Murray Bookchin, the visionary social theorist and activist, died during the early morning of Sunday, July 30th in his home in Burlington, Vermont. He was 85 years old. During a prolific career of writing, teaching and political activism that spanned half a century, Bookchin forged a new anti-authoritarian outlook rooted in ecology, dialectical philosophy and left libertarianism. During the 1950s and ’60s, Bookchin built upon the legacies of utopian social philosophy and critical theory, challenging the primacy of Marxism on the left and linking contemporary ecological and urban crises to problems of capital and social hierarchy in general. Beginning in the mid-sixties, he pioneered a new political and philosophical synthesis-termed social ecology-that sought to reclaim local political power, by means of direct popular democracy, against the consolidation and increasing centralization of the nation state.
From the 1960s to the present, the utopian dimension of Bookchin’s social ecology inspired several generations of social and ecological activists, from the pioneering urban ecology movements of the sixties, to the 1970s’ back-to-the-land, antinuclear, and sustainable technology movements, the beginnings of Green politics and organic agriculture in the early 1980s, and the anti-authoritarian global justice movement that came of age in 1999 in the streets of Seattle. His influence was often cited by prominent political and social activists throughout the US, Europe, South America, Turkey, Japan, and beyond….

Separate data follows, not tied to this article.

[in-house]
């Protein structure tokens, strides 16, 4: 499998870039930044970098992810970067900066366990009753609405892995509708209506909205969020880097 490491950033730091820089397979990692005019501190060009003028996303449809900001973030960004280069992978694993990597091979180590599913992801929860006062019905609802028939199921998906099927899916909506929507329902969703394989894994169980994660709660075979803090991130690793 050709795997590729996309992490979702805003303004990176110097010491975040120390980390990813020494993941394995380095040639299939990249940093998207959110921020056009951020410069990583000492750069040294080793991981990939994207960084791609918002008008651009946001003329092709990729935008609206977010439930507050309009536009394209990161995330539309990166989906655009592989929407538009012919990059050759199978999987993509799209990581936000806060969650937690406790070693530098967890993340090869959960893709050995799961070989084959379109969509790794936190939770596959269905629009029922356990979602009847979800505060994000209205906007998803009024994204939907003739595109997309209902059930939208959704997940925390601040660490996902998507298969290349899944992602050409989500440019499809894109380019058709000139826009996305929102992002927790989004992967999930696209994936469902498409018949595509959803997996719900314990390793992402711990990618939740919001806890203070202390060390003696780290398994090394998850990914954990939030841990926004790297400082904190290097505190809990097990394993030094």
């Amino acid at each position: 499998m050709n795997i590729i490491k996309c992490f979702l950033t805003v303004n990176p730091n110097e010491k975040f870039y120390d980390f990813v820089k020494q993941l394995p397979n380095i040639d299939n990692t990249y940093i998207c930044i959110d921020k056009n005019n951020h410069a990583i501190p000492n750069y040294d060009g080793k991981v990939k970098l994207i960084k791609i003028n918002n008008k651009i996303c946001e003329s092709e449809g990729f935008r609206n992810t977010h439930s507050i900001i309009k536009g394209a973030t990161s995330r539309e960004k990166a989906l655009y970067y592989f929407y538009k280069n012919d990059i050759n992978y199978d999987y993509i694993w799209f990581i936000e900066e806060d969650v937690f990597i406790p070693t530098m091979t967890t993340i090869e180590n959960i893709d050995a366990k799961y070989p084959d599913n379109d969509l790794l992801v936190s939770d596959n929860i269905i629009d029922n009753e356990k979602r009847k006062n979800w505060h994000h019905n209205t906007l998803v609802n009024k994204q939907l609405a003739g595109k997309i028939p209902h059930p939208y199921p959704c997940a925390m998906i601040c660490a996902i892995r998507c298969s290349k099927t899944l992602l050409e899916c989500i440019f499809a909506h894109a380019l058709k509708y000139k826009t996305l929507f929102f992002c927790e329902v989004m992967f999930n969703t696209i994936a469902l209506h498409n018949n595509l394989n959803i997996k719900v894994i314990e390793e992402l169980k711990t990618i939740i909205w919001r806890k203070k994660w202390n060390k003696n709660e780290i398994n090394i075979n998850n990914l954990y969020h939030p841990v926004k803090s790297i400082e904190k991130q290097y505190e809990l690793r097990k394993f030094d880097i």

Murray Bookchin was diagnosed several months ago with a fatal heart condition. He will be remembered by his devoted family members—including his long-time companion Janet Biehl, his former wife Bea Bookchin, his son, daughter, son-in-law, and granddaughter—as well as his friends, colleagues and frequent correspondents throughout the world.